Westcomb
Credit: Westcomb

Westcomb Boreal

($170; shopwestcomb.com)

Wind-chill is the Achilles’ Heel of traditional fleece. Westcomb’s Boreal tackles this problem head-on via a tightly woven Polartec fabric (“Wind Pro”), which boasts four-times the wind-resistance of fleece while retaining 85 per cent of its breathability. With a water-repellent finish and waffle-faced interior, the Boreal suits snowshoeing, cool-weather hiking and cycling. And it has thumbholes, always a big win with me. I wore this “super fleece” as an outer-layer to successfully fend off the North Atlantic wind in Newfoundland last fall and as a mid-layer when the season changed. Westcomb touts the high durability of its gear, and since they know I could easily walk to their local Vancouver factory to complain, I have no reason to doubt it.

 

Super.Natural
Credit: Super.Natural

Super.Natural 1/4 Zip 175

($90; sn-supernatural.com)

As a base-layer geek, newcomer Super.Natural has piqued my interest. They distinguish their line of wool/synthetic blends by using fabrics constructed from blended yarn, rather than weaving together individual strands of wool and synthetics to create a blend. (Enhanced durability, reps say.) The 1/4 Zip 175 is equal parts merino and polyester plus four per cent Lycra — a stretchy, comfy, moisture-wicking mix. This mid-weight base-layer is best for cool/cold weather activities and the zip helps vent heat when the going gets tough. My summation? The wick of poly and the smell of merino.

 

Canada Goose
Credit: Canada Goose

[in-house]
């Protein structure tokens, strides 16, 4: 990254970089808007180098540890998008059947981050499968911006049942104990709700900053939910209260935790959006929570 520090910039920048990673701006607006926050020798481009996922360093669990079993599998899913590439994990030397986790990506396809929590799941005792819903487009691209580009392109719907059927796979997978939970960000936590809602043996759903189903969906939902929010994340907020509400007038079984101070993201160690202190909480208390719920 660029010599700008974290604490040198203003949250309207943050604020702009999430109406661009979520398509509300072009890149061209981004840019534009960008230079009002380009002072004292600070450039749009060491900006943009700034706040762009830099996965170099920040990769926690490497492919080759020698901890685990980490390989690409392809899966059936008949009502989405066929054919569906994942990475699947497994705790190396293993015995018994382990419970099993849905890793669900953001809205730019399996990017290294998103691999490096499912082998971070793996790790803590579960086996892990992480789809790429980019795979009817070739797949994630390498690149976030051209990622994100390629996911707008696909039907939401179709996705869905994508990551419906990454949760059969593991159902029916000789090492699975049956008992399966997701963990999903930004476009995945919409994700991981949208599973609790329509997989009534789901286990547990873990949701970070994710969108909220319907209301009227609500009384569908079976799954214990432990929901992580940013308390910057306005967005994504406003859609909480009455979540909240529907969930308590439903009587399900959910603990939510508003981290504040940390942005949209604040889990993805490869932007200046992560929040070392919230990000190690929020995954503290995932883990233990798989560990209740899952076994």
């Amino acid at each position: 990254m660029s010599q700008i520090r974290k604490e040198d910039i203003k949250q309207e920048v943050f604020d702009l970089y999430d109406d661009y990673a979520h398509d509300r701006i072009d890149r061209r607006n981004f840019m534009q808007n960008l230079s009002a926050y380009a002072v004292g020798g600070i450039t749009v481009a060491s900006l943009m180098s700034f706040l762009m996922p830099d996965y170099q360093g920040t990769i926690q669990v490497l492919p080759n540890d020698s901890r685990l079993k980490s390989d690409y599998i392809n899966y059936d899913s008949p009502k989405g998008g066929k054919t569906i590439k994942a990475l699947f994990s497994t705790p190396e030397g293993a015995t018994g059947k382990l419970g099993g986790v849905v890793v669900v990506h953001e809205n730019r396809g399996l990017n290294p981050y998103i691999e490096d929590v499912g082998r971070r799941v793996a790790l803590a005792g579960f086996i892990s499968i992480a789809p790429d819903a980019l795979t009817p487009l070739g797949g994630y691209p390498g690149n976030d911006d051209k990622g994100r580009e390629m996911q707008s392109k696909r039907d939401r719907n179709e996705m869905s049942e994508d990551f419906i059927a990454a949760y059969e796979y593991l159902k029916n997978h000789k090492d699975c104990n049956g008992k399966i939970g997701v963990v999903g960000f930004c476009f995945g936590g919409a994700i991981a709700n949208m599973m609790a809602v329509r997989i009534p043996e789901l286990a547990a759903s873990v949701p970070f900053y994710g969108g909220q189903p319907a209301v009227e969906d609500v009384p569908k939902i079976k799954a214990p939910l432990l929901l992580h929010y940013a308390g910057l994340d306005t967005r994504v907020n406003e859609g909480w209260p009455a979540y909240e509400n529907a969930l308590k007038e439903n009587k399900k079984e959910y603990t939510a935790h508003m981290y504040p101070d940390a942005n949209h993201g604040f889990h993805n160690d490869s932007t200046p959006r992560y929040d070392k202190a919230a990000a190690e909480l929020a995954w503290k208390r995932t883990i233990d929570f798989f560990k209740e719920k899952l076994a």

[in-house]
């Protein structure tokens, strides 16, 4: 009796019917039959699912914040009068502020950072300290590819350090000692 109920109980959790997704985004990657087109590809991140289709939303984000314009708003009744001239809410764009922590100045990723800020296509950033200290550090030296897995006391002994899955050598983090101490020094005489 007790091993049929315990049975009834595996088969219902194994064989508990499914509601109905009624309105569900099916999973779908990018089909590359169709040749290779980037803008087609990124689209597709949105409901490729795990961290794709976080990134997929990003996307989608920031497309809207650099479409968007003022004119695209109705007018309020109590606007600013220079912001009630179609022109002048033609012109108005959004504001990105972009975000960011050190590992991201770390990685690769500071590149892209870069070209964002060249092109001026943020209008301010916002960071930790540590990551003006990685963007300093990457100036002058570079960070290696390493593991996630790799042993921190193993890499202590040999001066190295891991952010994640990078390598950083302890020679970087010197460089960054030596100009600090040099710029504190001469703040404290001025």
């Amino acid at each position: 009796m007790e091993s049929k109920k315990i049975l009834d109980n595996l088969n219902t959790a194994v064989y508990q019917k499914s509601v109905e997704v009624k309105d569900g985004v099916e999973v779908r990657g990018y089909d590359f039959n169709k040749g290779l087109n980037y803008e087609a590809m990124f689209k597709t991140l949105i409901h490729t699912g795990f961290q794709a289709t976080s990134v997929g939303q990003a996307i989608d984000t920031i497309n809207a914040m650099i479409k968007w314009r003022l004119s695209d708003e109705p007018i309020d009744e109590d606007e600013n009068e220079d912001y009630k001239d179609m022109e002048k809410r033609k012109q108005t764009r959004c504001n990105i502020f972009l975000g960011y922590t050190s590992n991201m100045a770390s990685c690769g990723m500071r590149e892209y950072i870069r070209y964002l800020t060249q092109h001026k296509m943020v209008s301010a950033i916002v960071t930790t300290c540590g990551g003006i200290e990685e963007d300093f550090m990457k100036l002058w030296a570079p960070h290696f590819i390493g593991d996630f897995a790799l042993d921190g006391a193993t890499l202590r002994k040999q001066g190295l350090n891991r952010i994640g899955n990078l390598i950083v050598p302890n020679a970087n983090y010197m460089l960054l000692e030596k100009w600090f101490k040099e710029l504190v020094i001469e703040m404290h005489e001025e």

Canada Goose Timber Shell Jacket & Ridge Pant

($675, jacket; $595, pant; canada-goose.com)

Canada Goose's Timber Shell Jacket and Ridge Pant attract attention. Lookie-loos tend to be surprised that this company, most famous for down-insulated apparel, also produces hard shells. They do — and darn good ones too. Designed and constructed in our great nation, these three-layer-laminate technical shells are very well suited for athletic pursuits in wet and cold climates. The first thing I noticed about the fully seam-sealed, waterproof-breathable apparel (with watertight YKK zips) was the supple fabric and ample four-way stretch. The next was the slim cut — the Timber Shell Jacket has articulated and tapered arms with Velcro cuffs as well as multiple adjustment points throughout; the Ridge Pant keeps snow at bay with a high-rise waist, detachable suspenders and internal gaiters. The last was the exceptional breathability — while backcountry skiing in Nunavik, I often noticed my non-Goose-outfitted partners stripping off their shells while I simply opened the pit-vents and continued my slog.

 

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